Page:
Barring Congressional action, FHA loan limits will decline on October 1 in 669 counties across the country. Current limits, which are high relative to median home prices, were established via three federal laws enacted in 2008 & 2009.
Historically, FHA loans exist to serve low and moderate income home buyers. Without the housing meltdown and financial crisis they would typically be capped at 115% of the median home price for a county. The median price in Maricopa/Pinal counties (Phoenix MSA) is around $120,000. However the FHA loan limit in that same MSA is $346,250. These extra high FHA limits, inflated by laws designed to hold up the housing market, will go away on October 1.
Fortunately they won't drop to 115% of the median price, because there is a floor for FHA loan limits which is 65% of the conforming loan limits (for Fannie Mae & Freddie Mac). The conforming limit is still $417,000 so here in Phoenix the maximum FHA loan is expected to drop to $271,050.
Other notable AZ counties:
Coconino (Flagstaff & Sedona) will drop from $450,000 to $333,500.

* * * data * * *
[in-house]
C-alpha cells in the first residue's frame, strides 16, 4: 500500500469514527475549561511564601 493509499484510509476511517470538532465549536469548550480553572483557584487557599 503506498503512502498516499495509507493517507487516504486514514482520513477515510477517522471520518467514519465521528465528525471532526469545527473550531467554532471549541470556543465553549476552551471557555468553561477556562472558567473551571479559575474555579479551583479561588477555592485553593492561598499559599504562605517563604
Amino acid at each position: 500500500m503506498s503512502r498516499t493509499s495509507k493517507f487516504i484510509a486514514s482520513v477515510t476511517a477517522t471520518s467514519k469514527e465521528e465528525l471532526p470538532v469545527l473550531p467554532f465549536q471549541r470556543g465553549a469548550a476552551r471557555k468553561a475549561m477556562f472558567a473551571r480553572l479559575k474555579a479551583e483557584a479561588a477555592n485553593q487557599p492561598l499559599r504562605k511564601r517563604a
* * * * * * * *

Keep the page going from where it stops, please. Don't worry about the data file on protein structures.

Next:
Pima (Tucson) will drop from $316,250 to $271,050.
For my friends and relatives still in Los Angeles County, those FHA limits will drop from $729,750 to $625,500.
If those drops in maximum lending limits don't seem so bad, consider this... If Fannie Mae & Freddie Mac drop their limits, or those entities disapear, then FHA limits can fall much further.
If your thinking about buying a home in the high $200,000 to mid $300,000 range in Arizona, I would move to make that purchase this summer.
Here's a link to FHA's announcement and a list of all the affected counties across the country.
Those still seem like fair amounts to me for "low income" buyers... but I guess it depends what you mean by low income.ReplyDelete